(Author’s note: Names have been changed to protect anonymity.)
The Post 9/11 GI Bill opened up an entirely new generation of veterans to post-secondary education. With veteran unemployment rates averaging well above the national level, many veterans are opting to go to college in hopes of securing a better job, courtesy of the Post 9/11 GI Bill.
Many more soldiers are coming home, thanks to cessation of hostilities in Iraq and the drawdown in Afghanistan. This is already causing an enormous strain on the Veterans Administration. Many students are experiencing delays in tuition payments, book stipends, and housing allowances. This situation is only going to get worse as more and more veterans come home from war. In a rare display of bi-partisanship, the Vow to Hire a Hero Act was signed into law, and more incentives to hire veterans are on the horizon.
In his State of the Union Address, President Barack Obama proposed a Veterans Job Corps that would cost $1 billion. Perhaps a better way to direct that money would be to either streamline the education benefit payment system or to establish an emergency relief program so Post 9/11 GI Bill students who rely on the housing allowance can pay their bills and feed their families.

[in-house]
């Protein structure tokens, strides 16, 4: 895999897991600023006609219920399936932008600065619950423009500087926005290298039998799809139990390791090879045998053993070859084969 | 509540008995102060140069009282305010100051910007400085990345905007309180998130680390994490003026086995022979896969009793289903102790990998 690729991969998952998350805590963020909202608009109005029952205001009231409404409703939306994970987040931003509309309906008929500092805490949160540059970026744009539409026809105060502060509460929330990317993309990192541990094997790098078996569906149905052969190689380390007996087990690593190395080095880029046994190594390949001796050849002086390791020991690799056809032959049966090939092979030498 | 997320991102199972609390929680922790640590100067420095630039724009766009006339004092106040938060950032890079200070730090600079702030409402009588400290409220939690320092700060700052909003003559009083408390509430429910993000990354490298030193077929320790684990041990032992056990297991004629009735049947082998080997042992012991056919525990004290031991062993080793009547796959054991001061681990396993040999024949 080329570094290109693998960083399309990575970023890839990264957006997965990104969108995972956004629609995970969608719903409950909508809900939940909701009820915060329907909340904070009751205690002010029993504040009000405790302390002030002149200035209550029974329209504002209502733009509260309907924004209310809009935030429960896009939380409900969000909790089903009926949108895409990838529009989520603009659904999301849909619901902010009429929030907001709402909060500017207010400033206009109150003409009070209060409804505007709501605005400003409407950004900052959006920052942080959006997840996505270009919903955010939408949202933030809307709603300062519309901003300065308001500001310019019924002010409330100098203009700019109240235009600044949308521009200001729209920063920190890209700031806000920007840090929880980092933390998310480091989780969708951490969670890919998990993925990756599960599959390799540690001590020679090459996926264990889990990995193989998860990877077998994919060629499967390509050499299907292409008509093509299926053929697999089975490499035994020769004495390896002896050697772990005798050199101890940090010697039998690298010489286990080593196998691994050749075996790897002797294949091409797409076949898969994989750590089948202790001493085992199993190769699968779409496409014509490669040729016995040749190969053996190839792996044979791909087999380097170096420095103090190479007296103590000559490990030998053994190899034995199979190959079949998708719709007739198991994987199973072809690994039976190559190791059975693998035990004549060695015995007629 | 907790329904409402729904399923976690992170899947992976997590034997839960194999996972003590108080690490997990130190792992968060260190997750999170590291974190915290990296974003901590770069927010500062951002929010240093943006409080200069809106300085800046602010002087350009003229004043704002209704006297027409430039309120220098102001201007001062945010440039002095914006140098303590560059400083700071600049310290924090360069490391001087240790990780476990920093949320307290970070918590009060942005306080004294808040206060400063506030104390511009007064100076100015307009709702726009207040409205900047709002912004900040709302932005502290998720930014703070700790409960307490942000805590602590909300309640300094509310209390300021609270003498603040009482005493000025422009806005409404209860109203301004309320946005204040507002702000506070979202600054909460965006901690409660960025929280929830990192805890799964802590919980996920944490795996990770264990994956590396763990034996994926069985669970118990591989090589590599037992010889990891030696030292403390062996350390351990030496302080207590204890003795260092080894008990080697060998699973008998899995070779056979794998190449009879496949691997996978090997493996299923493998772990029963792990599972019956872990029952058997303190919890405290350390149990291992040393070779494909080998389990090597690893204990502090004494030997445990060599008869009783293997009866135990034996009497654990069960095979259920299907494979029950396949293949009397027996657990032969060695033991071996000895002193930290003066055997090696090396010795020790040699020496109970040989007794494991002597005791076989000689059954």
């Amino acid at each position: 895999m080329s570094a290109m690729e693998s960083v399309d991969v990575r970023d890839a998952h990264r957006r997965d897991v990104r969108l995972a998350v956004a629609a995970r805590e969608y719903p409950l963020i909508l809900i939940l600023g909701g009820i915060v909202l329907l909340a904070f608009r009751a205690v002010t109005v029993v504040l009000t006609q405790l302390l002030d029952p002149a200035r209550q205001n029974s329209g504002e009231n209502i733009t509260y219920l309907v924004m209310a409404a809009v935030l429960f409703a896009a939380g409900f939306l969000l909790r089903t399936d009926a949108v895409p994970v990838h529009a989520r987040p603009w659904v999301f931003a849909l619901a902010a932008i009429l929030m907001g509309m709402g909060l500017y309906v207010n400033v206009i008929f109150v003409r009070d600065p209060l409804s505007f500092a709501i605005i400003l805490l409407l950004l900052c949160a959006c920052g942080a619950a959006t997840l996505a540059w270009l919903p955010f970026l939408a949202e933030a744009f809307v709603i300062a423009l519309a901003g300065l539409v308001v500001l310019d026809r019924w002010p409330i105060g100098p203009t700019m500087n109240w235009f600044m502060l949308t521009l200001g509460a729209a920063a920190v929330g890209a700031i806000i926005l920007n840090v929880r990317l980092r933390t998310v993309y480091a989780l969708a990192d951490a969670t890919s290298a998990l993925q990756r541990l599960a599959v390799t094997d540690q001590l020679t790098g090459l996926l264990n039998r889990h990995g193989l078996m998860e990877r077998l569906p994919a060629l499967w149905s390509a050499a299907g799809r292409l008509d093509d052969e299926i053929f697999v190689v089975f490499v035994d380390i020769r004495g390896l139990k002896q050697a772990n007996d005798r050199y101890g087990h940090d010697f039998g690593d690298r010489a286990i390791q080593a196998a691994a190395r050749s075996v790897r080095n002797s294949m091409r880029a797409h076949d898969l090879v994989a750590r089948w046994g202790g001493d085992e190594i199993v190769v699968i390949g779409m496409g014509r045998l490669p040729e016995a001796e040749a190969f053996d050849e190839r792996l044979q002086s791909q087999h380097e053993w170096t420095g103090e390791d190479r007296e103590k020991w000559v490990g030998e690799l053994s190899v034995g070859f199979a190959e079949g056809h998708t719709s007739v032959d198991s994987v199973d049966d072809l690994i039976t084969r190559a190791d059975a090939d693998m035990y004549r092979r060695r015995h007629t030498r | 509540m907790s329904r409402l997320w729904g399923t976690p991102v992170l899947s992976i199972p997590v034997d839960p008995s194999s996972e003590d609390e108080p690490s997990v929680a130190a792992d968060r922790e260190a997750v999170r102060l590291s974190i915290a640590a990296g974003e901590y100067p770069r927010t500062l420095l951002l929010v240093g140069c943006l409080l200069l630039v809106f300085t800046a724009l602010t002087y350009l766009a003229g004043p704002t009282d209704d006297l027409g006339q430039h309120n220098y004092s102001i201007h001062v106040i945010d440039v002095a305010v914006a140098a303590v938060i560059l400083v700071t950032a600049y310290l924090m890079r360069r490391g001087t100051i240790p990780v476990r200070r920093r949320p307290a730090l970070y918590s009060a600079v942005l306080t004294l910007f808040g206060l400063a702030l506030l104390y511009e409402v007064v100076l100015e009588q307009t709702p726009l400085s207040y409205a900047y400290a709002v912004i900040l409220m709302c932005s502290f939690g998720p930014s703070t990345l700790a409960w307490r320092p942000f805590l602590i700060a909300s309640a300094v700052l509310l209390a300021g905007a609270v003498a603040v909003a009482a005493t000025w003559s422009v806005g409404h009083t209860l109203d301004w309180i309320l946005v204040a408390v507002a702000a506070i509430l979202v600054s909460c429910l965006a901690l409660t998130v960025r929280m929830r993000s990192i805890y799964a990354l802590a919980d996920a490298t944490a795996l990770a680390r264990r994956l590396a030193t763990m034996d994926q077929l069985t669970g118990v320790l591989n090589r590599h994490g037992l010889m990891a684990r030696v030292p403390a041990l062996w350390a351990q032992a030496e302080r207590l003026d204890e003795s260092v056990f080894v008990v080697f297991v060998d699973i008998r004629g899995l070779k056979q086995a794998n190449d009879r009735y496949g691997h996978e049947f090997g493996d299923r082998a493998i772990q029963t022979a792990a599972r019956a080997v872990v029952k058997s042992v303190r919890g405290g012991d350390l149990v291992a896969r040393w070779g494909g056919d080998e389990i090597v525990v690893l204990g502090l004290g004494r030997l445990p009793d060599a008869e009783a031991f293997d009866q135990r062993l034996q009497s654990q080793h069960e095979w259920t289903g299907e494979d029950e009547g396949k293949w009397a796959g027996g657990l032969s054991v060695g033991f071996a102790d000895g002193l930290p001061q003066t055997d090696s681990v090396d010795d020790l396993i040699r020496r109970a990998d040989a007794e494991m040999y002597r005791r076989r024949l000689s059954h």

An Army Veteran who goes to school in a major metropolitan area is currently going through a worst case scenario. His tuition has yet to be paid for the spring semester, which is due the first week of March, and he has yet to receive his housing allowance for the month of February and his book stipend. He called the V.A. to find out when he will be receiving the benefits that he has earned. The first three or four times he called, he received an automated response stating, “Due to the amount of calls we are currently receiving, we cannot take your call at this time.” Another time he called, he was given the option of a call back. The day and time of the call back appointment came and went and he never got the call. He finally got hold of an actual human being, and the telephone representative told him that now the average time to certify a class schedule and start receiving benefits was six to eight weeks. Unfortunately, those six to eight weeks will make him overdue on his tuition payments and the Veterans Administration will not pay for late fees and penalties. Nor will they pay his overdue rent that his housing allowance was supposed to pay for. Unfortunately, this is not an anomaly. There are many who are currently struggling due to the VA’s lack of capacity to handle the amount of veterans who simply want to better themselves through education.
The original GI Bill helped the “Greatest Generation” to propel our country to greatness. For Iraq and Afghanistan vets to become the “Next Greatest Generation,” we cannot let the Post 9/11 GI Bill become a victim of its own success. Changes have to be made to the program immediately, lest thousands of current and future veterans will miss out on a college education because they feel it is not worth it.
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Photo Credit: US Army Africa